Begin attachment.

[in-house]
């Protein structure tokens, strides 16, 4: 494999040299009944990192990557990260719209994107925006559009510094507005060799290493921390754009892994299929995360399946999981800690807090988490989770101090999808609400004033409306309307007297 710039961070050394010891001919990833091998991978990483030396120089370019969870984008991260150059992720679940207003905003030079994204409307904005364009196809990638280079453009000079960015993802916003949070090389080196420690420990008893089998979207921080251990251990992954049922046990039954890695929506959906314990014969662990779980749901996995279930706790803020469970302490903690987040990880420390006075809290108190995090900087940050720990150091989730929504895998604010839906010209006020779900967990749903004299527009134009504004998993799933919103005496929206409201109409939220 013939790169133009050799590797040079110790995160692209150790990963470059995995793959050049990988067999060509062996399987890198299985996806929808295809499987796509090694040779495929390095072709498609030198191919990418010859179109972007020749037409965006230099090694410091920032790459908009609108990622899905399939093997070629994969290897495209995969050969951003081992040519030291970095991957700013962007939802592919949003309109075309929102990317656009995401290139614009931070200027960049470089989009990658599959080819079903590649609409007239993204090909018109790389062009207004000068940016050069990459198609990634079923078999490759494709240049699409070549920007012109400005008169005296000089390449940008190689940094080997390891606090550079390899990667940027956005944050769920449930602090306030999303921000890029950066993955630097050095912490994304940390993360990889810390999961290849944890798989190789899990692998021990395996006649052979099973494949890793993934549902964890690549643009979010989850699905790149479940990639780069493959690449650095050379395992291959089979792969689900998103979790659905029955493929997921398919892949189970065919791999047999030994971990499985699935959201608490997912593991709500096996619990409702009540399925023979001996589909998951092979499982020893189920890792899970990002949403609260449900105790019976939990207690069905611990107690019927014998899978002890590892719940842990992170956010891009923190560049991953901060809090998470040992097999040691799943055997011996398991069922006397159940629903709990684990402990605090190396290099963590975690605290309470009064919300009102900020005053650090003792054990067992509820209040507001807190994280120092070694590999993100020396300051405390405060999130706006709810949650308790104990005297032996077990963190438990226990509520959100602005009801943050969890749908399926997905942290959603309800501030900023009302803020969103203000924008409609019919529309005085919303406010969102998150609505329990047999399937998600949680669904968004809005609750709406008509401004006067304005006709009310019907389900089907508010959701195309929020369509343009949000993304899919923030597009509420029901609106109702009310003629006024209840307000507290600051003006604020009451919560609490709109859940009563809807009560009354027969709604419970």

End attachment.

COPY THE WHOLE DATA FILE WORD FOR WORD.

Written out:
[in-house]
């Protein structure tokens, strides 16, 4: 494999040299009944990192990557990260719209994107925006559009510094507005060799290493921390754009892994299929995360399946999981800690807090988490989770101090999808609400004033409306309307007297 710039961070050394010891001919990833091998991978990483030396120089370019969870984008991260150059992720679940207003905003030079994204409307904005364009196809990638280079453009000079960015993802916003949070090389080196420690420990008893089998979207921080251990251990992954049922046990039954890695929506959906314990014969662990779980749901996995279930706790803020469970302490903690987040990880420390006075809290108190995090900087940050720990150091989730929504895998604010839906010209006020779900967990749903004299527009134009504004998993799933919103005496929206409201109409939220 013939790169133009050799590797040079110790995160692209150790990963470059995995793959050049990988067999060509062996399987890198299985996806929808295809499987796509090694040779495929390095072709498609030198191919990418010859179109972007020749037409965006230099090694410091920032790459908009609108990622899905399939093997070629994969290897495209995969050969951003081992040519030291970095991957700013962007939802592919949003309109075309929102990317656009995401290139614009931070200027960049470089989009990658599959080819079903590649609409007239993204090909018109790389062009207004000068940016050069990459198609990634079923078999490759494709240049699409070549920007012109400005008169005296000089390449940008190689940094080997390891606090550079390899990667940027956005944050769920449930602090306030999303921000890029950066993955630097050095912490994304940390993360990889810390999961290849944890798989190789899990692998021990395996006649052979099973494949890793993934549902964890690549643009979010989850699905790149479940990639780069493959690449650095050379395992291959089979792969689900998103979790659905029955493929997921398919892949189970065919791999047999030994971990499985699935959201608490997912593991709500096996619990409702009540399925023979001996589909998951092979499982020893189920890792899970990002949403609260449900105790019976939990207690069905611990107690019927014998899978002890590892719940842990992170956010891009923190560049991953901060809090998470040992097999040691799943055997011996398991069922006397159940629903709990684990402990605090190396290099963590975690605290309470009064919300009102900020005053650090003792054990067992509820209040507001807190994280120092070694590999993100020396300051405390405060999130706006709810949650308790104990005297032996077990963190438990226990509520959100602005009801943050969890749908399926997905942290959603309800501030900023009302803020969103203000924008409609019919529309005085919303406010969102998150609505329990047999399937998600949680669904968004809005609750709406008509401004006067304005006709009310019907389900089907508010959701195309929020369509343009949000993304899919923030597009509420029901609106109702009310003629006024209840307000507290600051003006604020009451919560609490709109859940009563809807009560009354027969709604419970």